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Sept. 11: One year after

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Mixed results in anti-terrorism war a year after Sept. 11

By Matt Kelley, Associated Press

WASHINGTON The United States has yet to catch Osama bin Laden and other senior al-Qaida leaders, and the terrorist network responsible for the Sept. 11 attacks remains a threat despite 20,000 American bombs dropped on Afghanistan in a war now costing $2 billion a month.

The U.S.-led fight against terrorism has driven the Taliban from power in Afghanistan and destroyed al-Qaida's training camps and main hiding places there. Still, experts say more attacks can be expected.

Stability has yet to come to Afghanistan, as shown Thursday by an assassination attempt on interim leader Hamid Karzai and a deadly car bombing in Kabul. There is the continuing threat of a biological, chemical or nuclear terrorist attack -- often cited by Defense Secretary Donald H. Rumsfeld and other Bush administration officials.

Experts are questioning how well the campaign is proceeding, 11 months into a military action that has cost more than $15 billion and taken the lives of 39 U.S. soldiers and hundreds of Afghan civilians.

"I think we have actually done a lot less than we assumed six or seven months ago," said Ivo Daalder, a national security aide in the Clinton administration and now at the Brookings Institution.

"It's a mixed bag so far. It's becoming more and more of a negative bag because we seem to have stalled for the past six months in our operations there in Afghanistan and Pakistan."

Al-Qaida has been hurt -- "We've given them a few body blows," said terrorism expert Warren Bass -- thought to what extent is unclear.

"We really have surprisingly little information other than the fact that our main goal -- to deny Afghanistan as a sanctuary for al-Qaida -- has been achieved," said Anthony Cordesman, a terrorism expert at the Center for Strategic and International Studies.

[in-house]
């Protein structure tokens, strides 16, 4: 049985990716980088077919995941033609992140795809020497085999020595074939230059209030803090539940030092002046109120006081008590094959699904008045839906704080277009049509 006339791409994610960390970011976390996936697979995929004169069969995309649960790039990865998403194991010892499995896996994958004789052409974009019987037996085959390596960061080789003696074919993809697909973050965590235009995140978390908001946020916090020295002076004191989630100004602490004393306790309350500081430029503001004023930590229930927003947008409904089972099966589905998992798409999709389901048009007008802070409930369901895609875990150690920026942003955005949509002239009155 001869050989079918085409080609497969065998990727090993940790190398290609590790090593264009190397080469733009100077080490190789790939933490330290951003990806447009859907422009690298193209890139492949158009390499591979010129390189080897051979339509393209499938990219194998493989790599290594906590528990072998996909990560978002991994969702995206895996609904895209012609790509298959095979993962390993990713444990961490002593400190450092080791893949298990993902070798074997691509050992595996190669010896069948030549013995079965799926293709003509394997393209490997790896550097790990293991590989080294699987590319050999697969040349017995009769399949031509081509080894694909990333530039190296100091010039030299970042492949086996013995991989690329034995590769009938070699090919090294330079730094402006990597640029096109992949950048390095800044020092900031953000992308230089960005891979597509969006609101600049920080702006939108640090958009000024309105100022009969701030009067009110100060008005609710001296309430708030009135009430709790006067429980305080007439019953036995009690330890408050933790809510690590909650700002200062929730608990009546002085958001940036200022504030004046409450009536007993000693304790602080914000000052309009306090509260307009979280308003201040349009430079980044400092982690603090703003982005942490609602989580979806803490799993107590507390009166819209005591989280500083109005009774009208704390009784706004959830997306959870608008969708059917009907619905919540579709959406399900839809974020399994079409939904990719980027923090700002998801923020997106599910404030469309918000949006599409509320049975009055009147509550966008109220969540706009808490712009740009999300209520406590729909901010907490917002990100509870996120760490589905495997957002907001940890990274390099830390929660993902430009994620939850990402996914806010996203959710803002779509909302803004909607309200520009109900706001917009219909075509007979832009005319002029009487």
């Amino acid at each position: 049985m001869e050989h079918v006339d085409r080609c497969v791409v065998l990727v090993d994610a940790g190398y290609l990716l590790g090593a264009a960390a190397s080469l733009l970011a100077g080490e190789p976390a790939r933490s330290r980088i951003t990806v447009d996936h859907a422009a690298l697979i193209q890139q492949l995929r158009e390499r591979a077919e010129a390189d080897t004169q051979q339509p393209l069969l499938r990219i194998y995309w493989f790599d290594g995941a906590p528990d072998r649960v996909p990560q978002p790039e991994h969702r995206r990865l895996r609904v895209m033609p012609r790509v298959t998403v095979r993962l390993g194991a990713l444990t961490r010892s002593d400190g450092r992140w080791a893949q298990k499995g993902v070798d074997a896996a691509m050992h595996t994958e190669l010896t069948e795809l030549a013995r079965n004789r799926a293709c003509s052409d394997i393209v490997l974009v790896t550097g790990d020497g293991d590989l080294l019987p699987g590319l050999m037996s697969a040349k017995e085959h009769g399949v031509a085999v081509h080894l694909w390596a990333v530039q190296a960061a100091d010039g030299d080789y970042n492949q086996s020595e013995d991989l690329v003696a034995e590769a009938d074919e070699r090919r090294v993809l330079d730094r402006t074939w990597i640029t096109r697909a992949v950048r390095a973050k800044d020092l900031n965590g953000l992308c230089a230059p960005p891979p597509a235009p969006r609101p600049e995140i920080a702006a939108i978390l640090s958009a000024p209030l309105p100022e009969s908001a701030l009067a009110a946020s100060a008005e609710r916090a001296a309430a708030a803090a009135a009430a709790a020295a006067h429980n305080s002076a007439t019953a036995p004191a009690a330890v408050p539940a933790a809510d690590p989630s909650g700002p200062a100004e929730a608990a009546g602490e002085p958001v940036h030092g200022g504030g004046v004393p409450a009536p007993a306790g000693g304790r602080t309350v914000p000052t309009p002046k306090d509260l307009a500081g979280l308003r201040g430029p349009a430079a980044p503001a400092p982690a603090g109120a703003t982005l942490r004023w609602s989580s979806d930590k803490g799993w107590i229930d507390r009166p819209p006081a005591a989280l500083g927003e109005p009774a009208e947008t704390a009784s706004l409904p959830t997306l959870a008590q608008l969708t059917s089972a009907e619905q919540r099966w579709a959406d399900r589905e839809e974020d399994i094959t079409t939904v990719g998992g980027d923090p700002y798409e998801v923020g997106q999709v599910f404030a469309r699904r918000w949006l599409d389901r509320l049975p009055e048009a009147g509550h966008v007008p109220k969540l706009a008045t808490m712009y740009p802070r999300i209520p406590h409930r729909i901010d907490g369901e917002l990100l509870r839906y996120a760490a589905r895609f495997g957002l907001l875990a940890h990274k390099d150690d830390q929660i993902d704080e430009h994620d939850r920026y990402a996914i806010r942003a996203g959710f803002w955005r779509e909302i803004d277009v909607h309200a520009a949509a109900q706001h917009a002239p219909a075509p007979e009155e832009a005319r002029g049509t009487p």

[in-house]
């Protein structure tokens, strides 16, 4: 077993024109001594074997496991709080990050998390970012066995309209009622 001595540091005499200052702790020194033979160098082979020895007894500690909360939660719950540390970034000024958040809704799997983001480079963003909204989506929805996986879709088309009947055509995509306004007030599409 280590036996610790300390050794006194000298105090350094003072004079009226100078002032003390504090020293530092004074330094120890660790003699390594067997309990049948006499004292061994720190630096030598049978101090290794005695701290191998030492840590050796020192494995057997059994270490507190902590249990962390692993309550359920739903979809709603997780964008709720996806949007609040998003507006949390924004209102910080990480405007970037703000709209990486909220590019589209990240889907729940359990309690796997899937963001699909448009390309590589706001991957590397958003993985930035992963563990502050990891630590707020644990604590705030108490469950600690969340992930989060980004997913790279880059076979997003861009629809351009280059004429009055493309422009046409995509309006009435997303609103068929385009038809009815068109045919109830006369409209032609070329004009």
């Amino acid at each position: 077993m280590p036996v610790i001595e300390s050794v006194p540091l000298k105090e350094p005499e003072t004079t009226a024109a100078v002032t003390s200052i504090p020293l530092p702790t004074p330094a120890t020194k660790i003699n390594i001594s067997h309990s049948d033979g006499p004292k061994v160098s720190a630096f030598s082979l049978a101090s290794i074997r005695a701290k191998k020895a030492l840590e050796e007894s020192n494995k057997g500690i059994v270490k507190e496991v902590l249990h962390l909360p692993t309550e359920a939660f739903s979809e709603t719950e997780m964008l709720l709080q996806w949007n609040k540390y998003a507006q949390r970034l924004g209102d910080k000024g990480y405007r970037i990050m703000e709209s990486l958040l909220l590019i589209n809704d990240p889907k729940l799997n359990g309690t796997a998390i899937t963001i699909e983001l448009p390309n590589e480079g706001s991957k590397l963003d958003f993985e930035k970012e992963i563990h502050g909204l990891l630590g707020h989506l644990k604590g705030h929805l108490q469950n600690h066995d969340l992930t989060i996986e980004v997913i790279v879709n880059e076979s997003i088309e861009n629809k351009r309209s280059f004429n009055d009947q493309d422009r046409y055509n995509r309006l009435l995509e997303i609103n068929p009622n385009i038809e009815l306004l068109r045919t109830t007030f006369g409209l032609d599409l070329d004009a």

"We have no intelligence reporting on how thoroughly al-Qaida has been hit," he said. Also unknown is precisely what has been achieved with the law enforcement, financial, economic and political weapons that President Bush has brought to bear.

Bush administration officials say they do not know where bin Laden is, or if he was killed in battle or by his reported kidney problems.

Many senior Taliban and al-Qaida leaders are at large. The United States did capture Abu Zubaydah, the group's former operations chief, and No. 3 leader Mohammed Atef died in an airstrike.

Many analysts say the failure to get bin Laden is a major shortcoming.

"He's a six-foot Arab on dialysis. You wonder how long he can wander around unnoticed," said Bass, director of the terrorism program of the Council on Foreign Relations.

"Other terrorist organizations have really gone downhill after losing their leader ... Bin Laden has charisma and money and a brand name in a way that his replacement might not."

Others disagree.

"I think it's too high a standard to say you'll capture him, particularly given the way we've fought the war: fairly remotely and through surrogates," said military analyst Michael Vickers of the Center for Strategic and Budgetary Assessments.